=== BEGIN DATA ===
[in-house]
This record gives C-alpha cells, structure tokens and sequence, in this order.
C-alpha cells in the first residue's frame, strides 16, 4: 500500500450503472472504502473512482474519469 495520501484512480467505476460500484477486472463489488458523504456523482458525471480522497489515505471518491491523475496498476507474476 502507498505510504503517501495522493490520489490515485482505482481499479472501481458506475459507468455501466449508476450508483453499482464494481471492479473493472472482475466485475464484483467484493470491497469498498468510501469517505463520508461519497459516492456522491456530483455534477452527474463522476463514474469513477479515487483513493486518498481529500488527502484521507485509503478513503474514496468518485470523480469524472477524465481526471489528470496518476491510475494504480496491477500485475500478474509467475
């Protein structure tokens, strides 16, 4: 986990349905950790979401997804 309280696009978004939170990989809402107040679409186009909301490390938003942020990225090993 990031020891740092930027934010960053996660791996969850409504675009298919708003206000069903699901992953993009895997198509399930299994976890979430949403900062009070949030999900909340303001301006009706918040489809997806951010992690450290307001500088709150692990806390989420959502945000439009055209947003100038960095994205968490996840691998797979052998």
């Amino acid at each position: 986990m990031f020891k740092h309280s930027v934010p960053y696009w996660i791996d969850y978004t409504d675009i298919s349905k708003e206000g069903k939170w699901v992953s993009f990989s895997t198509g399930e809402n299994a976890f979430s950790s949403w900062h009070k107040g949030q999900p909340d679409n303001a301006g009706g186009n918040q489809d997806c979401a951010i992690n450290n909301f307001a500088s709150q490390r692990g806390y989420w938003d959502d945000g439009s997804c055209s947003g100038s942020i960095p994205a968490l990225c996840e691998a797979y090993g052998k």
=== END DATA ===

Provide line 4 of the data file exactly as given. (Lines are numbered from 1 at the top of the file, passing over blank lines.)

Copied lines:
């Protein structure tokens, strides 16, 4: 986990349905950790979401997804 309280696009978004939170990989809402107040679409186009909301490390938003942020990225090993 990031020891740092930027934010960053996660791996969850409504675009298919708003206000069903699901992953993009895997198509399930299994976890979430949403900062009070949030999900909340303001301006009706918040489809997806951010992690450290307001500088709150692990806390989420959502945000439009055209947003100038960095994205968490996840691998797979052998």